Another death highlights dangers of mining industry

Rock collapse kills miner, bringing total deaths this year to 14

A worker was killed at a Monongalia County mine early in November when a large section of rock collapsed onto him, according to the State Journal. The death marks the 14th coal mining death this year. Meanwhile, a recent report says that the citations federal authorities issue against unsafe mines may be having little impact since some mining companies simply don't pay the fines. The delinquent mines could even be putting miners at risk with lax safety standards.

Miner killed

The latest fatality to strike the mining industry happened Nov. 10 at a West Virginia coal mine. The 49-year-old miner was operating a roof bolting machine when a piece of rock, 5 feet by 3 feet, fell on his head. The man had been a miner for 27 years, according to reports.

MSHA say they are still investigating the accident. The death is the 14th accident this year in the coal mining industry, which represents a drop from the 19 deaths reported this time last year.

Delinquent mines dangerous

The safety of the mining industry was also called into question recently by an NPR report into unpaid citations by mining companies. The report found that about seven percent of mining companies are delinquent with their fines, with some companies owing millions of dollars. The problem, authorities say, is that MSHA has little power to shut down a mine that does not pay its fines, meaning mines can continue to operate despite citations against it mounting up.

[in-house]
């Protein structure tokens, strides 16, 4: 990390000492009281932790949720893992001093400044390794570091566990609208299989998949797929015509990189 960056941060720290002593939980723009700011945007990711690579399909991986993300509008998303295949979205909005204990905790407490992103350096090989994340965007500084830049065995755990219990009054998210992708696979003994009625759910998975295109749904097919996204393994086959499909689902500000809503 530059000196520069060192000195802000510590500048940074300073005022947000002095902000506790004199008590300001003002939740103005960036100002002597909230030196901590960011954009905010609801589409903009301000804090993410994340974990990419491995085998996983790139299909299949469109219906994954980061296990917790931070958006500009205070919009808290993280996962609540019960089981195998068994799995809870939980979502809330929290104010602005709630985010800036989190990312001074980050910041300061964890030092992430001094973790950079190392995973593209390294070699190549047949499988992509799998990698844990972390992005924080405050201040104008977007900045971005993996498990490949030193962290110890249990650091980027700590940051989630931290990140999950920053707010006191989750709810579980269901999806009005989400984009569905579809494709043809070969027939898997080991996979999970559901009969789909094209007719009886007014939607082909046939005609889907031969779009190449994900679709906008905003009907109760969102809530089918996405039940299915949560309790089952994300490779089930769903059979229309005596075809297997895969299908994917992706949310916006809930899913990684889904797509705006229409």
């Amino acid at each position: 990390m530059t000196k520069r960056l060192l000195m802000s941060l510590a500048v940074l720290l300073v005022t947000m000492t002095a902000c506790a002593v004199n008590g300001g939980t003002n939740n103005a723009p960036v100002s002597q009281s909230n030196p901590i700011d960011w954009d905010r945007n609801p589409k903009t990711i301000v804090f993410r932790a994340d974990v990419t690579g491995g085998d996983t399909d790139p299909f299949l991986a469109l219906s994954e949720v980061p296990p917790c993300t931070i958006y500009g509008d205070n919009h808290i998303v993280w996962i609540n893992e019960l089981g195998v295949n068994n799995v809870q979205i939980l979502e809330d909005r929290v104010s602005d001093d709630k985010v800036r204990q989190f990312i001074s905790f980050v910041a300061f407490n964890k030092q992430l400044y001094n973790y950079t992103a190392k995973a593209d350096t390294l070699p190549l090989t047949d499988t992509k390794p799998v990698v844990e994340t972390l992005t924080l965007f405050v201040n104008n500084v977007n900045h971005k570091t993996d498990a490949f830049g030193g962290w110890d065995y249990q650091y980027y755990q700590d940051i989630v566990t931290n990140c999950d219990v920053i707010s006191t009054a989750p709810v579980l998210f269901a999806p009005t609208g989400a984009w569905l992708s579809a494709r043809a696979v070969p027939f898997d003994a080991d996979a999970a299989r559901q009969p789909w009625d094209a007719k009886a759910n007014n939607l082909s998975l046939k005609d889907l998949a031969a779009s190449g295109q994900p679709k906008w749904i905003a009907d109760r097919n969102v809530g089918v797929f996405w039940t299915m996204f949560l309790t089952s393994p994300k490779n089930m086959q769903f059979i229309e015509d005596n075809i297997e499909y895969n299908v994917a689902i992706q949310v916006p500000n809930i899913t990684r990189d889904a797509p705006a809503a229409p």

The report also found that although the delinquent companies only account for a small percentage of the industry, they represent a disproportionate amount of mine injuries. The report, for example, found that injuries at non-delinquent mines were 3.0 per 200,000 employee-hours worked. At delinquent mines, however, that rate rose to 4.5 injuries per 200,000 employee-hours worked.

Mine injuries

While it is well known that miners have one of the toughest and most dangerous jobs in the world, mine operators should not feel as though they have free reign to ignore safety regulations. When a miner is needlessly injured or killed, it is not just he who suffers, but his entire family as well.

Families who have been affected by a mine accident should contact an experienced attorney as soon as possible. Such an attorney can help injured miners and their families learn about the options that may be available to them, including whether compensation can be sought to help cover the high expenses often caused by an injury.